Jaroslav Kvaček

* 1912  

  • "During the occupation, our airline was taken over, we could stay there as civilian employees, but I decided to leave Czechoslovakia and to fight against Hitlerism in some form. I got from Czechoslovakia to Poland, there we joined the Czechoslovak Legion, war broke out, so we ran away from those crowds. It took 14 days for the war in Poland to end, and then we left to Romania. There they interned us in their barracks."

  • "The battle of England was horrible. And especially when the fau ains, fau cvaj came. There was a difficult defense against this. It suddenly fell and exploded. They had it focused. Ty fau ains - it mattered when the fuel ran out. It happened, that when it reached England, the pilot, who had certain altitude, because they were faster than English planes, then when he had that altitude, he flew. And when he tilted it a little, it fell into the sea because it was held by a device. Whereas the fau cvaj, they were just bombs. It flew out and fell. "

  • "Well, we were really afraid of them, because their movement was crazy. They moved ahead by tanks, while the Poles only had horse covers and it meant nothing to them. We did not meet them, only by air. For example, in Velké Brody they did a big raid and we did not know that they were raiding the airport, we thought it was a raid at the station. But we ran, nettles no nettles, and we hid behind the trees ... We were scared. Because there was no defense against that."

  • "The training was practically twofold. First, it was at the 310 where I was the hangar commander and the biggest problem was English - we couldn't speak a word of English. There was a boss with the same rank as me. And the same group of Englishmen. We learned from them. We watched what they were doing. After a year they left and we were left alone. We had to work on everything. The worst part was that we then had to write down what we did and it was my duty. So the biggest problem was a language, especially in the official connections. In private too. I tried to learn what I could, I got a teacher... We had to deal with the English somehow."

  • "When we got out, because we hadn't eaten for practically four days, the English women were waiting for these people to arrive and fed us with sandwiches. We were placed in a cinema overnight, and in the morning we went to a place where we pitched tents according to the instructions of the British authorities, because they were expecting a greater inflow of refugees. So we got to England. From there we went to Cosford, where Czechoslovak citizens gathered, and there we joined the RAF, the English Air Force, and there they dressed us in English uniforms the next day."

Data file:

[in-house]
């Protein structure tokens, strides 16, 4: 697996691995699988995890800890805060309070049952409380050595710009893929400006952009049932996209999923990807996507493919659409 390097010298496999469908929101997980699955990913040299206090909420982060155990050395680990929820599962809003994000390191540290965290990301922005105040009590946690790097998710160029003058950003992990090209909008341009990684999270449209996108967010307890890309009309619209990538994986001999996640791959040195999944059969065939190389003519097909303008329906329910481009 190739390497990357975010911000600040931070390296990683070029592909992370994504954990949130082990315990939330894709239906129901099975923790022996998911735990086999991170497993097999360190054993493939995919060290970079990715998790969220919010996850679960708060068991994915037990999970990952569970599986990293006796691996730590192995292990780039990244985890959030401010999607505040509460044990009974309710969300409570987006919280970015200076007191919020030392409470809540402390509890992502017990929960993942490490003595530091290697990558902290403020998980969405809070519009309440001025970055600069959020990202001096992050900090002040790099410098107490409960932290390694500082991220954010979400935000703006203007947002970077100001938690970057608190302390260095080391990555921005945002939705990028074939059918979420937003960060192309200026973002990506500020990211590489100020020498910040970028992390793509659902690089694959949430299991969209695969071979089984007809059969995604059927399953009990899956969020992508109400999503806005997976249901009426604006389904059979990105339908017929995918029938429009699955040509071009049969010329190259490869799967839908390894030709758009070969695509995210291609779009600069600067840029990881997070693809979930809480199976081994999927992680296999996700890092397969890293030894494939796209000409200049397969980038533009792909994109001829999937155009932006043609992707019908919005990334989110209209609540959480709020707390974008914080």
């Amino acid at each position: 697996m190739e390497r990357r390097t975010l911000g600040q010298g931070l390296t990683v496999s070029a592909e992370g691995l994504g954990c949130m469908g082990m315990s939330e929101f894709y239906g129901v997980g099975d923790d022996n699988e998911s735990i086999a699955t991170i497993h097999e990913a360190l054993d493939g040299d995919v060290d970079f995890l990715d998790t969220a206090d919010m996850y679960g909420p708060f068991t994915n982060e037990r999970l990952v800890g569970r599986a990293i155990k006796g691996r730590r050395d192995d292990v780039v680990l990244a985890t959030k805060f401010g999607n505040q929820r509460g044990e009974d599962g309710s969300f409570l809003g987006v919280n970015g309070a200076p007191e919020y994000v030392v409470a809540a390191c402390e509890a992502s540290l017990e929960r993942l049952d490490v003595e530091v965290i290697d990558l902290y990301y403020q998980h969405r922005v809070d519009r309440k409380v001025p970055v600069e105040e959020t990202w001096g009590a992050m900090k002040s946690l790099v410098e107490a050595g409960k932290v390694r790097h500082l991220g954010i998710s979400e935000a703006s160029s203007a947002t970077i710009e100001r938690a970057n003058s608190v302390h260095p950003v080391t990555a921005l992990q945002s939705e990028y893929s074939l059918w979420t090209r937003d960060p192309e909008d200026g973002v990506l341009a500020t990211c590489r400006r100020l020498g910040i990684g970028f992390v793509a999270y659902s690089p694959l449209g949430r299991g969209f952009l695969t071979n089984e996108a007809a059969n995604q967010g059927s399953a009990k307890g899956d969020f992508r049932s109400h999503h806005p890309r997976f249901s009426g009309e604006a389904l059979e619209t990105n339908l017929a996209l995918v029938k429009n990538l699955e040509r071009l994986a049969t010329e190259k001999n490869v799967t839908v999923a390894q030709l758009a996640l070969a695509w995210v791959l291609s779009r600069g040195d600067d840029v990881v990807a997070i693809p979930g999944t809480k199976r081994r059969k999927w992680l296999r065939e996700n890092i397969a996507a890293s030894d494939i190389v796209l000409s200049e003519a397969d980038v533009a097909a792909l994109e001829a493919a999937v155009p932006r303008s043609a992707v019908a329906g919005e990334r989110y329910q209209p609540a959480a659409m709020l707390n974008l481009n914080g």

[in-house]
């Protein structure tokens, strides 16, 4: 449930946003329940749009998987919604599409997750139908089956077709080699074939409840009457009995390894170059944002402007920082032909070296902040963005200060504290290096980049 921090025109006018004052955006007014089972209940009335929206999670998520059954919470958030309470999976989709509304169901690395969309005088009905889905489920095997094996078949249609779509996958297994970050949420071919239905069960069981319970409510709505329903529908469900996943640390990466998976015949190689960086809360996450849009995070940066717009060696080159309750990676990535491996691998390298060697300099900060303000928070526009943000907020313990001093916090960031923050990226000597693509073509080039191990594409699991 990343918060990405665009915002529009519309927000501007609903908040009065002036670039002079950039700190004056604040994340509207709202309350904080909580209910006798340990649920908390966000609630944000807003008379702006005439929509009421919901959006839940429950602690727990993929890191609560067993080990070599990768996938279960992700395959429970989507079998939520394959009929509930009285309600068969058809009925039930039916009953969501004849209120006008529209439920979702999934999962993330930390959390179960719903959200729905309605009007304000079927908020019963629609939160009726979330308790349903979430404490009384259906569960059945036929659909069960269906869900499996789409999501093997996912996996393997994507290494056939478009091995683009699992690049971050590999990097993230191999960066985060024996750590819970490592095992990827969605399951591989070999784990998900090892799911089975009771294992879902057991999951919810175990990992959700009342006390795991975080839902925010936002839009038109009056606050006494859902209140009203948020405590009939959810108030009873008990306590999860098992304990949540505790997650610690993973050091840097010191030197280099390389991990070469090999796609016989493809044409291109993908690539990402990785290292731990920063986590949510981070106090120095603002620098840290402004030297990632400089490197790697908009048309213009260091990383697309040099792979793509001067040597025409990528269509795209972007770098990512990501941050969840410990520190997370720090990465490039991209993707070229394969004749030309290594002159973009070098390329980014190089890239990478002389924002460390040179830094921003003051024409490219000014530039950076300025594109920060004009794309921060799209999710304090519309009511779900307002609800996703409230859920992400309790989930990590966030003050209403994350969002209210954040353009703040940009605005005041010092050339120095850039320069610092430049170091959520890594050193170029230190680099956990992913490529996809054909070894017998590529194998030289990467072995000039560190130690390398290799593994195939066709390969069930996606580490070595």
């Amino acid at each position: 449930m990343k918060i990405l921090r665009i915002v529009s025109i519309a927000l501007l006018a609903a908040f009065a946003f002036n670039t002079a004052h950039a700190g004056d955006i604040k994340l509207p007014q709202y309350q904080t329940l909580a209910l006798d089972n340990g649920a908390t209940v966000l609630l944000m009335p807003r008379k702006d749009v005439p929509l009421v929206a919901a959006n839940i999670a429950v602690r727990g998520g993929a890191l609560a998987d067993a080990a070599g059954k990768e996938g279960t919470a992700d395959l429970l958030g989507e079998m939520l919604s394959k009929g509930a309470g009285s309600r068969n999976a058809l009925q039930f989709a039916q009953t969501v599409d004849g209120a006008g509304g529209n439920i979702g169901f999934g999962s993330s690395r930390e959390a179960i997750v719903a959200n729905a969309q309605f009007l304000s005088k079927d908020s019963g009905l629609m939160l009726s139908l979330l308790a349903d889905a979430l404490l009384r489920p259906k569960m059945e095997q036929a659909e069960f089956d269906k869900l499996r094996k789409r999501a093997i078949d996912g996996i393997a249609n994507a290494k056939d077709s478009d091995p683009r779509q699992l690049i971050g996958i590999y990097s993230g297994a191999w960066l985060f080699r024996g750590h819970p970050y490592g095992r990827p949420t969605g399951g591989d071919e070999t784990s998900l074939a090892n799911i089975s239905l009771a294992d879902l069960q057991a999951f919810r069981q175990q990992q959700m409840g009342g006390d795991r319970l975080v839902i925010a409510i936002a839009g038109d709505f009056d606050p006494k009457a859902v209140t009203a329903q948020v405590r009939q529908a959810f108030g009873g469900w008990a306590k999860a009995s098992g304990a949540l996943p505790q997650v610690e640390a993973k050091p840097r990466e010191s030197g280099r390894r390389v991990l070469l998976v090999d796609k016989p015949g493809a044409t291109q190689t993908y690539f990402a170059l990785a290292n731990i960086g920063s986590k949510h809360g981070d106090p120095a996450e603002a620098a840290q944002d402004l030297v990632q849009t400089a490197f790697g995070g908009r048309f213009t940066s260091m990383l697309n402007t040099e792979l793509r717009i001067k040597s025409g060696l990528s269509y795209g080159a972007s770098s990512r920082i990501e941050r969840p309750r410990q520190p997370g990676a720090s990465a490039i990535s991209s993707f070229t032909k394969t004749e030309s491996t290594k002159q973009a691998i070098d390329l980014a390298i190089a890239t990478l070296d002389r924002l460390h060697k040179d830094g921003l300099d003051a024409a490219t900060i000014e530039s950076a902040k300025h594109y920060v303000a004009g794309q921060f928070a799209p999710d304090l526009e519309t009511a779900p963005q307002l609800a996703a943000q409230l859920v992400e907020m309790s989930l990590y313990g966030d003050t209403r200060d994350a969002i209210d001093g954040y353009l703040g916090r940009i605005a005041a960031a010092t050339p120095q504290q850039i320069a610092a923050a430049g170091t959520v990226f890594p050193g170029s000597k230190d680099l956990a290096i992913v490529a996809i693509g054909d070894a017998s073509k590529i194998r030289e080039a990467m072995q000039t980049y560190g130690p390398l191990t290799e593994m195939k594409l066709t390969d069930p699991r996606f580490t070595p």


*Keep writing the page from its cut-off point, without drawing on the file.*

• "When I was already determined to fly, I enrolled in a flight mechanic course, which I completed. Then I had to take a flight shooter course, and when I finished, I was sent to the 311th Squadron, which was a bombing one. Its activity was coastal, thus to watch the submarines to stay under the surface, and of course, if they did appear, to destroy them. So I flew like a flight engineer. I also finished there in 1945, when the war ended."

  • Full recordings
  • 1

    Praha, 26.06.2003

    duration: 01:13:59
    media recorded in project Stories of 20th Century
Full recordings are available only for logged users.

The Battle of England was horrible

Jaroslav Kvaček
Jaroslav Kvaček
photo: witness

Jaroslav Kvaček was born on May 28, 1912 in Nymburk. His mother did not survive his birth, he grew up with his father, two siblings and a stepmother. His father was a blacksmith in the workshops of the Czechoslovak State Railways. Jaroslav was trained as a technical engineer and then graduated from the Secondary Industrial School in Mladá Boleslav. After the war in 1934 he joined the Czechoslovak Airlines (ČLS). In August 1939, he illegally crossed the border into Poland, where he wanted to join other groups of soldiers in the fight against Nazi Germany. After several weeks, when Poland succumbed to the German invasion, he ran away to Romania, where he was interned. He managed to escape and with the help of the French consulate office he got to Lebanon by a boat. There he joined the Foreign Legion. After that he crossed the Mediterranean Sea to France. On November 13, 1939, he joined the emerging Czechoslovak exile units in Agde in France. After the defeat of France, he got to Britain by a boat and there he joined the Royal Air Force (RAF) and was assigned to the 310th squadron. He worked there as the hangar commander. From 1941, when he completed his courses, he was assigned to the 311th Bomber Squadron, with which he participated in the Battle of England and remained there until the end of the World War II. He flew in combat aircraft as a mechanic and a shooter. He flew 528 operational flights. He experienced the end of the war in Dice, Scotland, near Aberdeen. He was never injured. On September 1, 1945, he married a Czech woman in England. She worked in England during the war, and on September 5 of the same year, he returned to his homeland. After the war, he returned to the Czechoslovak Airline and remained there until his retirement.